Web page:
You might remember, gentle reader, that my house is completely done in Impressionism, with maybe a dozen prints of Renoir on the walls along with a Monet print (and the other classic print is a Rembrandt). But what about the sculpture? The only classic sculpture we have is a small rendition of Rodin’s The Kiss because it was a souvenir from the Milwaukee Art Museum which has a plaster cast of it, and this small rendition of it has been in the family for probably almost fifty years–I remember it on the shelves in the apartment in the projects. So I was really hoping to like Rodin (which I am pretty sure I pronounce like Rodan because, although I like to pretend otherwise, I am an uncultured clown).
At any rate, this book: Oh, my.
You know how I like to comment on the balance of text to work in these sorts of books (monographs and photography collections)? This one is completely unbalanced in favor of the text. The text is not biographical; it’s more self-indulgent art criticism (redundant, I know) that explains how Rodin was to sculpture what the Impressionists were to painting. However, the text makes it sound like Rodin is the sculptural equivalent of the Jigsaw killer. Every incomplete figure is a gruesome dismemberment by the sadistic sculptor. I mean, the prose is pretty purple over and over in this regard. And then there’s a dash of Marxist class struggle, which Rodin’s work really, really advances. Death to the Bourgeoisie!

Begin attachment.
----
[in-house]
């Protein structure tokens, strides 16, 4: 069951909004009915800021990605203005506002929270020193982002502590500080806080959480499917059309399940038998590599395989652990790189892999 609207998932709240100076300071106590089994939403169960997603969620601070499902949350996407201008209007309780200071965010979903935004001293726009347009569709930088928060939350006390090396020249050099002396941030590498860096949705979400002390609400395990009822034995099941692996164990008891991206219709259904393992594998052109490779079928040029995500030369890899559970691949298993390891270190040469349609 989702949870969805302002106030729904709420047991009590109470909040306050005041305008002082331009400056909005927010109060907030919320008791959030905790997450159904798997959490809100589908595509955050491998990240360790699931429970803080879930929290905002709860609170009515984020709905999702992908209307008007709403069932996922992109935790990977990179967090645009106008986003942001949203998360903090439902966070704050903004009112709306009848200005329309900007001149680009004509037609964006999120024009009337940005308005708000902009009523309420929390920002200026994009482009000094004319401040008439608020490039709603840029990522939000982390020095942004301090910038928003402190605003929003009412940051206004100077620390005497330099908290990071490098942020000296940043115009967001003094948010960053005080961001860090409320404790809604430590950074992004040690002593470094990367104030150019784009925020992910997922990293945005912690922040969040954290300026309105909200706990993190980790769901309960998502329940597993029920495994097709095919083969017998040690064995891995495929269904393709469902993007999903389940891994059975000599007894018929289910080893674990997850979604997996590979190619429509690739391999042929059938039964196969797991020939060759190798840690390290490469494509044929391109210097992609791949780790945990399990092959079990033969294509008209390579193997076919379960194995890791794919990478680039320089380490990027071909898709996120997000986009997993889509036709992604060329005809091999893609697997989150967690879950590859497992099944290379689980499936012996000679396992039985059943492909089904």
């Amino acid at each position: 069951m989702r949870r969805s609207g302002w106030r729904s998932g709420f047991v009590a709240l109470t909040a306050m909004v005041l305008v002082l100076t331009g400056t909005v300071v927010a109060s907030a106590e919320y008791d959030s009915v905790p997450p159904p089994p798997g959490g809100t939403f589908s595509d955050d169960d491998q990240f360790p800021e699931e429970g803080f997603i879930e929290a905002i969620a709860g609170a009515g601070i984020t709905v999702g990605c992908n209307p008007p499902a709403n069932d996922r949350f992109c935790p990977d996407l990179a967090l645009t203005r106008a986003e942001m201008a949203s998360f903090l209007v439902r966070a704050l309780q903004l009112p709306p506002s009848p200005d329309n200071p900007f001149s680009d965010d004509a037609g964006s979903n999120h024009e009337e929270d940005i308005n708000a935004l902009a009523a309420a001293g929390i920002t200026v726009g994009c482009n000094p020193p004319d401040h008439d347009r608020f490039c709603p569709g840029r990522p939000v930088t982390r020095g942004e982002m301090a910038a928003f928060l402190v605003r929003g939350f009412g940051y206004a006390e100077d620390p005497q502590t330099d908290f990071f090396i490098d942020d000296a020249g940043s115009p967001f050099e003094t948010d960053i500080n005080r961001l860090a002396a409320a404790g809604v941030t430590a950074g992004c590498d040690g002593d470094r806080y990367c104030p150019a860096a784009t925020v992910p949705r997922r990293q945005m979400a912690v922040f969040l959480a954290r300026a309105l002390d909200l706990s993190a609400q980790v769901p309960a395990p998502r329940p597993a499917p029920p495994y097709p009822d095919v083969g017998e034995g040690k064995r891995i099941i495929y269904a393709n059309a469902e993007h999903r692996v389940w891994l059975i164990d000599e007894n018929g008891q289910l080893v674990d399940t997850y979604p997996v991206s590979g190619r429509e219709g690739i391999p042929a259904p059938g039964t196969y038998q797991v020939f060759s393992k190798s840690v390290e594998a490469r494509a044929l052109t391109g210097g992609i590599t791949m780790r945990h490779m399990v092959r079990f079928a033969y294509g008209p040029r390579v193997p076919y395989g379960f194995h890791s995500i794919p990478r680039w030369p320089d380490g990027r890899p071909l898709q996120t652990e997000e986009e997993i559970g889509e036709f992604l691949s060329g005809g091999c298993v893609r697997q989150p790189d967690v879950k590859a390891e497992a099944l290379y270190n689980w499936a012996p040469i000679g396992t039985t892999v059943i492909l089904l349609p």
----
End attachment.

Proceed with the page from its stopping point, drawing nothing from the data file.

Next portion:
So, yeah, not worth reading. But I just bought the book for the pictures.
And I have a new favorite Rodin piece: The Eternal Spring/Eternal Springtime. But I probably won’t be getting a cast of it any time soon as Nogglestead does not have a lot of horizontal surfaces for sculpture.
And I learned that Rodin worked for a couple years in a factory designing vases and cups, so Rodin was decorating common household goods not unlike the people who worked on Painted Treasures. Rodin also illustrated an edition of Les Fleurs du Mal, known in English as The Flowers of Evil. The last would come in handy on a trivia night if only the trivia window had not shifted to the 1990s.
At any rate, I find that it’s not so easy to flip through these books during football games any more. I’m not sure if my attention spans continue to shrink or if football games have been shortened. Perhaps both. Perhaps the books I’ve picked up of late are particularly wordy in the text. Regardless, I have a couple more queued up and might get a chance to get a couple more at the library book sales this autumn.